But maybe this whole thing will be a big wake up call for the entire human race — reminding us of what is really important. NOT wealth and status and all that nonsense we spend our lives worrying about. That stuff ain’t gonna do shit for anyone is the face of a pandemic. Your health, activity, creativity, and the people you surround yourself with — that’s what matters in a pandemic, and in life. Period.

http://www.sloughfeg.com/
https://www.facebook.com/sloughfegofficial/
https://www.cruzdelsurmusic.com/blog/
https://www.facebook.com/cruzdelsurmusic/
https://cruzdelsurmusic.bandcamp.com/

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Days of Rona: “Dirty Dave” Johnson of The Glasspack

Posted in Features on May 28th, 2020 by JJ Koczan

The ongoing nature of the COVID-19 pandemic, the varied responses of publics and governments worldwide, and the disruption to lives and livelihoods has reached a scale that is unprecedented. Whatever the month or the month after or the future itself brings, more than one generation will bear the mark of having lived through this time, and art, artists, and those who provide the support system to help uphold them have all been affected.

In continuing the Days of Rona feature, it remains pivotal to give a varied human perspective on these events and these responses. It is important to remind ourselves that whether someone is devastated or untouched, sick or well, we are all thinking, feeling people with lives we want to live again, whatever renewed shape they might take from this point onward. We all have to embrace a new normal. What will that be and how will we get there?

Thanks to all who participate. To read all the Days of Rona coverage, click here. — JJ Koczan

the glasspack dave johnson (photo by Chris Jenner)

Days of Rona: “Dirty Dave” Johnson of The Glasspack (Louisville, Kentucky)

How are you dealing with this crisis as a band? Have you had to rework plans at all? How is everyone’s health so far?

We are basically not dealing. We are not dealing with the Glasspack as a band during coronacrisis. The band aspect is on hold. Individual survival is obviously more important right now. What’s more, our state of Kentucky has been at the forefront of progressive measures to stop the spread of the coronavirus by basically shutting everything down in the state, except “essential” businesses, and forbidding gatherings.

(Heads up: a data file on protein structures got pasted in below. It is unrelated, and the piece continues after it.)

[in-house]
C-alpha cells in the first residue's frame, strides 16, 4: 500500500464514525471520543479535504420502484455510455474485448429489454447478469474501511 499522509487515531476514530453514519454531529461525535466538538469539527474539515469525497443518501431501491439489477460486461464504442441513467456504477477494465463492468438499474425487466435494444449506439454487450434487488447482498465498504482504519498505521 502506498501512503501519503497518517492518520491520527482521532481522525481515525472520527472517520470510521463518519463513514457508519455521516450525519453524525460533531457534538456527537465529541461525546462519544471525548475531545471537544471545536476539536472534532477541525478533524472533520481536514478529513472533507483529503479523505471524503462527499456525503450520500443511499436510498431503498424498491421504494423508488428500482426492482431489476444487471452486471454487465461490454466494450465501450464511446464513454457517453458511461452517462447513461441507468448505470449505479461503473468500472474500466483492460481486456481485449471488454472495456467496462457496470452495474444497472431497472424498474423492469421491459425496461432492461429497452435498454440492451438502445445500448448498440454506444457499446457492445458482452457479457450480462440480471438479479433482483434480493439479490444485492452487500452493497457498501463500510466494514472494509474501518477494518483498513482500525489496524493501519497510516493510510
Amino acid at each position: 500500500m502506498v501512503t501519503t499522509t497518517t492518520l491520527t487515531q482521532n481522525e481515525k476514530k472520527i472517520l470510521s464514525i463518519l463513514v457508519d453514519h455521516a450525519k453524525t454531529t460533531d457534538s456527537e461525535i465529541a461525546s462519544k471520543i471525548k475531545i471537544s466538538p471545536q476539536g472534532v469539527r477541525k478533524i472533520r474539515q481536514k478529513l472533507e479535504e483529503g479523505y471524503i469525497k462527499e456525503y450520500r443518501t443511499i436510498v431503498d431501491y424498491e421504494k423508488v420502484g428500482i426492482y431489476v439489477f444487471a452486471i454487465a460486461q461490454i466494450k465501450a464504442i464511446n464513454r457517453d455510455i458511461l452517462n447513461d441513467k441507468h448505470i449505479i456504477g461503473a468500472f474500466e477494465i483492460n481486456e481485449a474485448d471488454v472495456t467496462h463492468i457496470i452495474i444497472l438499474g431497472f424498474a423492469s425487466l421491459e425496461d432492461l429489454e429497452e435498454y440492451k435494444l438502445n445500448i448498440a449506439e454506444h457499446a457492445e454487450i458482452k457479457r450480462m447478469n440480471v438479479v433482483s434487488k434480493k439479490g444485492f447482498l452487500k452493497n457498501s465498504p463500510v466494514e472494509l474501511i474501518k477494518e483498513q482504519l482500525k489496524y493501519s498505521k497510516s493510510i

Thus, everything changed for the Glasspack in what seems like the blink of an eye. We have been completely separated, other than by electronic means.

Having said the above, however, I have been dealing with the band stuff alone. And, yes, I have had to rework plans for the band and adapt as I go. The Glasspack completed the writing and demoing process of all new music for our upcoming “Moon Patrol” release. So, I have been trying to take advantage of the down time in isolation by writing lyrics and vocals for the demo recording. I have also been working on an upcoming live video release of the Glasspack live at DeadBird Recording Studios in Louisville (2020). I, myself, have been selling Glasspack merchandise too on our new Bandcamp page to repay our debts incurred in anticipation of SXSW 2020 (cancelled). The Bandcamp experience has been quite an adjustment too.

When this virus broke out, we were in the middle of plans for a trip to SXSW 2020 in March this year to play about six parties. We were one of the first bands to make a decision in regard to our plans for SXSW 2020 immediately after SXSW cancelled their official festival. After a long discussion considering all the factors and concerns of this then potential crisis, we voted to cancel all SXSW 2020 plans. It was a very difficult decision and rocked the band to the core, no pun intended.

In the end, the city of Austin, TX shut everything down anyway. Personally, I was a bit frustrated at the time because I had been working on those SXSW 2020 plans since October 2019. However, I remain positive and also believe everything happens for a reason the Universe sees fit.

I choose to see the positive opportunities in negative circumstances these days. I actually established and learned how to use Bandcamp.com as a band during all this. This learning experience also provided a chance to upload some Glasspack recordings not previously released digitally.

I believe everyone of the Glasspack is in good health thus far and I have faith we will remain that way. Everything will work for the band as it is meant to.

What are the quarantine/isolation rules where you are?

Kentucky has been at the forefront of progressive action towards the crisis. The KY governor ordered nonessential retail businesses to close to the public. He also forbid gatherings in groups. However, the governor’s requests did fall on some deaf corporate ears, university students, street-racers, and church-goers for a bit.

Eventually, our governor and the courts started ordering folks into quarantine by police force. This resulted in some failed attempts of Kentuckians to constitutionally challenge the governor’s orders on various First Amendment grounds. However, the Tenth Amendment power of a state in regard to the health, welfare, and safety of its citizens during a crisis is very powerful as well. See the “days of small pox.”